Winter ramblings draws attention to plants
Are you enjoying our cold weather?
Did you know it is not just the cold, but day length that sends our plants into their slow-growth mode?
The Peresphone period, a phrase coined by Eliot Coleman, who raises vegetable crops year-round in maritime Maine, marks the days when an area has less than ten hours of daily sunshine. Here, based on our latitude, those days are Nov. 19 through Jan. 21..
During this time, plant growth pretty much stops. Once daylight begins to lengthen, the plants slowly prepare for spring.
How can we best help our plants get through this quiet time?
Every year, we write about the importance of winter watering.
Not to bore you, but to emphasize its importance.
If we could do one thing to strengthen our plants through winter – yeah, you got it – water.
Once a month, on a warm day (above 50 degrees), and early enough in the day that the water has a chance to seep in before night-time freezes, give your lawn, shrubs, perennials and trees a good watering.
We do not have the insulation of snow, or the humidity and rainfall of other areas, so we must water to keep our plants healthy and strong.
To make the job easier, remember to drain and disconnect hoses, so they will be ready for next month’s watering.
Weed clean-up is also a good winter chore.
Everyone’s trash pick-up has their own restrictions, but I can put out a large contractor size trash bag in addition to our usual can each week.
Winter is a good time to put out the backlog of accumulated piles, to get those cleaned up before the spring influx of pruning and trimmings.
If you see tiny weeds surfacing, pull them, now, while they are still small and before seed production can begin.
Annual and biennial weeds can be controlled by hand pulling, grabbing the roots, too. Pulling when they are small is effective, and vastly easier than dealing with a monster weed that has already set seed (voice of experience, here).
A walk around the garden, weeder or trowel in hand, will go a long way toward spring and summer weed control.
Winter is a great time, as you walk through the garden, or enjoy it through the windows, to observe the “bones” of your landscape. What shrubs, trees, or structures form the basic outline?
Where are there gaping holes that feel out-of-balance?
How about walkways or paths?
What are the focal points?
What plants appear to be barely surviving, would a different choice be more appropriate?
Winter is traditionally a time for gardeners to bask in seed catalogs, planning a flourishing, abundant garden.
But also, research and think about the larger shrubs, trees, structures, or walkways that would make your landscape a place where you want to spend more time, to enjoy it more.
Draw out a sketch of your landscape, at least sort of to scale, and imagine where and how to make improvements.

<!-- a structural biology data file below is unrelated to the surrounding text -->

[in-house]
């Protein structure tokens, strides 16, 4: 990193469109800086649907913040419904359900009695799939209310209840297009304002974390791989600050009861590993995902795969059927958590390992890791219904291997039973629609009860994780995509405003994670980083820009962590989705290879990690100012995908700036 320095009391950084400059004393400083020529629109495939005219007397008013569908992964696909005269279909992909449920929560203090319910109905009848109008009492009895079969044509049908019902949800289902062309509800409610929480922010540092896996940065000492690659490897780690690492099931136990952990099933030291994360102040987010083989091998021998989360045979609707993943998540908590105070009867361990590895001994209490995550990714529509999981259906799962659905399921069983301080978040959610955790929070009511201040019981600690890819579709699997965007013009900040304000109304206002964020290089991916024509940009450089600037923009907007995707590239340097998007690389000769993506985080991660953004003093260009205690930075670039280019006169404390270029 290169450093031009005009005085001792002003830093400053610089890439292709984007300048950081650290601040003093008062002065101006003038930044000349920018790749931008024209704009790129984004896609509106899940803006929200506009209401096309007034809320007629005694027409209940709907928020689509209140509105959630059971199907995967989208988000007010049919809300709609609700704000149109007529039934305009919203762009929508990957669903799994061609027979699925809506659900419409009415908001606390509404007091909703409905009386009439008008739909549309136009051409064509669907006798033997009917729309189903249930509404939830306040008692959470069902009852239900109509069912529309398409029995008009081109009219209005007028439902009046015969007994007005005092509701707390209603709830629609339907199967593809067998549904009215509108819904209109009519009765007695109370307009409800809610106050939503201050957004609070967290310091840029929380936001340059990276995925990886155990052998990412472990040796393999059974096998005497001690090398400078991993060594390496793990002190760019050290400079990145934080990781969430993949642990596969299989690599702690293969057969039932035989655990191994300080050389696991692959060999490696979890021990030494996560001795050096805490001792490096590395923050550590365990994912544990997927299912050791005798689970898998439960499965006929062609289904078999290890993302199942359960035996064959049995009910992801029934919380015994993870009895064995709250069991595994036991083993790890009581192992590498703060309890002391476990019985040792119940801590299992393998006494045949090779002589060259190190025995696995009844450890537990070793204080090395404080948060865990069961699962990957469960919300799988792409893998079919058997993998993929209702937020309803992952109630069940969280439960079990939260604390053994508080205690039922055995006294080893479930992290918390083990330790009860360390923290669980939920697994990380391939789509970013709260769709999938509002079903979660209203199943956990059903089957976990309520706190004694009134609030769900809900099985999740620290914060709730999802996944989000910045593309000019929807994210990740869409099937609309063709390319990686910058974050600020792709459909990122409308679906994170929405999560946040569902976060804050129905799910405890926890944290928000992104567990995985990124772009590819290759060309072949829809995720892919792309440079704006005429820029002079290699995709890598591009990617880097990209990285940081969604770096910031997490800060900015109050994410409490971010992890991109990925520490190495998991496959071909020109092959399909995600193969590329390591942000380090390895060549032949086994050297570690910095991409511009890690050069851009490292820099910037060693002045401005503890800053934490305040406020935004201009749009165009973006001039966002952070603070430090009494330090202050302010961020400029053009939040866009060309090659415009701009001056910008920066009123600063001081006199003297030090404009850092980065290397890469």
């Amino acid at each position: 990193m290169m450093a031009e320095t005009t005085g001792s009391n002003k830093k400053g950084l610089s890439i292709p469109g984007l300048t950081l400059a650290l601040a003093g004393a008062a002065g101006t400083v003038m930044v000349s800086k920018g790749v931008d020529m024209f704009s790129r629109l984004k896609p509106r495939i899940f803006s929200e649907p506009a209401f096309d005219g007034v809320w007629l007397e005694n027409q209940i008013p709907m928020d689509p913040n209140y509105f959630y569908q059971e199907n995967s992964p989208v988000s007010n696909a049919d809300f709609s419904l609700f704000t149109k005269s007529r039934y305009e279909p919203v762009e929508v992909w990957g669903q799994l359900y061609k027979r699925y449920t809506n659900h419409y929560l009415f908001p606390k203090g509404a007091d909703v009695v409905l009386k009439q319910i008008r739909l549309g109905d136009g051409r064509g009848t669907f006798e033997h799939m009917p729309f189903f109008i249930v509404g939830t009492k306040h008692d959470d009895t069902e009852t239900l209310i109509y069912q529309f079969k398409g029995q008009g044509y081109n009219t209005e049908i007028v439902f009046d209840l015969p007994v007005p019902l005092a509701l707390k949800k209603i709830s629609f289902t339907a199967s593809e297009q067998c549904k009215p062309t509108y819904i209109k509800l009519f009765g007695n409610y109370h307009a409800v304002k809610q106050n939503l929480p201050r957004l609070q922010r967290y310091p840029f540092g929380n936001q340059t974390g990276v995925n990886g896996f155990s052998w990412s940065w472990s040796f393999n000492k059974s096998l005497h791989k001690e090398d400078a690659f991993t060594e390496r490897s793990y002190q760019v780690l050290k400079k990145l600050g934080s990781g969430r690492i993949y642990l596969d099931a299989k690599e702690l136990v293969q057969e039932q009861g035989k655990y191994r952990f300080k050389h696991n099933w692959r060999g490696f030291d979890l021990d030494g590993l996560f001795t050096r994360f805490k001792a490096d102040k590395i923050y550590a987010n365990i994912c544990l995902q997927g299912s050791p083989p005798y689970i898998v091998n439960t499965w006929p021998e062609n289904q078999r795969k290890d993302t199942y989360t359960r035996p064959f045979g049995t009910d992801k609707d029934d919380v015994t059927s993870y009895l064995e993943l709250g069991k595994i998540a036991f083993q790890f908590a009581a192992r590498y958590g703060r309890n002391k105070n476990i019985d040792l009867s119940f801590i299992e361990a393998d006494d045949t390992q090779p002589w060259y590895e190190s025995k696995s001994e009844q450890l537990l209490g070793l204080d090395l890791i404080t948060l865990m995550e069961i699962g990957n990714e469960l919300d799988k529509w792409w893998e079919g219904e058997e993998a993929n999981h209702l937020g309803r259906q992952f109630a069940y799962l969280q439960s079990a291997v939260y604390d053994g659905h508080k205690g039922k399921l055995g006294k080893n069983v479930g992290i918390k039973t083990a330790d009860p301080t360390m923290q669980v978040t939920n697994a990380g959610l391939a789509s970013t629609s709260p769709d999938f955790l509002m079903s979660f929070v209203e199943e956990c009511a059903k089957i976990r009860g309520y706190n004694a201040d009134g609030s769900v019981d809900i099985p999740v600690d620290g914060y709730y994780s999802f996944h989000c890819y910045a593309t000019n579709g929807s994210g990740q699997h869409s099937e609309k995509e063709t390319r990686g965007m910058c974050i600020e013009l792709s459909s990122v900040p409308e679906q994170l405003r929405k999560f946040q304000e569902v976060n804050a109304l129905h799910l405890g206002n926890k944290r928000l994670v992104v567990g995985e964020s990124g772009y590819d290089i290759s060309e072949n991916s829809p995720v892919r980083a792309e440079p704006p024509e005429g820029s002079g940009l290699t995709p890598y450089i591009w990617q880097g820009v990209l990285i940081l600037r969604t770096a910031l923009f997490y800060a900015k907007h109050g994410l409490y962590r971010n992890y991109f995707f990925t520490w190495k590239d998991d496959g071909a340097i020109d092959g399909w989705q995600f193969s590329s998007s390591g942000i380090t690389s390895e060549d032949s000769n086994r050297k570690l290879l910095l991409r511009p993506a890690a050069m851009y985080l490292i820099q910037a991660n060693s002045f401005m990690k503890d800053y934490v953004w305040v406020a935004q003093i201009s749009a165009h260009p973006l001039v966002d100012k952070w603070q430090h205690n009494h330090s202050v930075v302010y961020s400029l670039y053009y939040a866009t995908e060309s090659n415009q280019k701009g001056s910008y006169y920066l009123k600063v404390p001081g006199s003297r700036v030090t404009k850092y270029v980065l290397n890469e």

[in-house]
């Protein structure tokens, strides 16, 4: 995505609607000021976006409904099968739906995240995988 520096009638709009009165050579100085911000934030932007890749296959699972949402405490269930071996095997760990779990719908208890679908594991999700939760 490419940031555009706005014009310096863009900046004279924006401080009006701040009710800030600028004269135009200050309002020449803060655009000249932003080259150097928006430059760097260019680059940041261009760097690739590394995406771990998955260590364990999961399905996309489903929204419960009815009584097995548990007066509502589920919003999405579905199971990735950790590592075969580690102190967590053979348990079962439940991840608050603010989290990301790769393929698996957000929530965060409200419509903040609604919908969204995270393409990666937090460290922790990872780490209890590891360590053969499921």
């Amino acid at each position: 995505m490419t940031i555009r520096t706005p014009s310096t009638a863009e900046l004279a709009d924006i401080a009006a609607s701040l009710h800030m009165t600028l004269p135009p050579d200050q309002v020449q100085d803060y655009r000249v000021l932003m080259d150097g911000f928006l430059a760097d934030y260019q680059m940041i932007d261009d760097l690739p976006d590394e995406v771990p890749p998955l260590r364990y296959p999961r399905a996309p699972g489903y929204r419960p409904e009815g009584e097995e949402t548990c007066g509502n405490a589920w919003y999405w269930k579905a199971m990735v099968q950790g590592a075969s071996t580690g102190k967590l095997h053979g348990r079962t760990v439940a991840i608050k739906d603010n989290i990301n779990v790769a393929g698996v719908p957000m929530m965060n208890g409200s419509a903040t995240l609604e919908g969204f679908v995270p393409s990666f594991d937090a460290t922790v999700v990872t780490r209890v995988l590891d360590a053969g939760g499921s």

Bird feeders and bird baths are beneficial for our feathery friends.
Remember to keep feeders full, as the local birds come to depend on them, and fill the bird baths daily with fresh water.
If you can, remove the ice in the morning and add warm tap water to get them through the day.
Or, purchase an electric bird bath heater for the ultimate in bird bath luxury.
Deer can be voracious this time of year.
Their usual foods are sparse, and they may find your plants especially attractive and yummy.
A garden friend said, at her house, the deer did some of her spring pruning for her, and the plants came back even more vigorously.
So, don’t fret too much about your huge four legged neighbors.
If they do get too aggressive, plants can be enclosed in hardware cloth with one to two inch openings, or plastic fencing wrapped around the plants you want to protect.
Be sure the diameters are less than six feet so the deer aren’t inclined to jump inside. Because the plants are dormant, they should recover from damage come spring.
Have you walked around the pond at Cattail Crossing lately?
Take a ramble there to enjoy the winter wildlife and predominately gray/tan colors of dormant plants.
When we walked, Canadian Geese flocks came flying in, honking and squawking. As they landed on the ice, they slid six feet, their wings pumping to create reverse thrust like jets when they land.
The pond is iced over, except for the center where some of the ducks, seagulls and geese congregate.
Our xeriscape garden quietly waits for the longer days to return, and although it will be longer until temperatures warm up, we’ll start to see new growth soon.
Maureen Van Ness is a Colorado Master Gardener and a volunteer member of The Pueblo West Xeriscape Gardeners at Cattail Crossing, now on Facebook. Or, contact The Gardeners at firstname.lastname@example.org.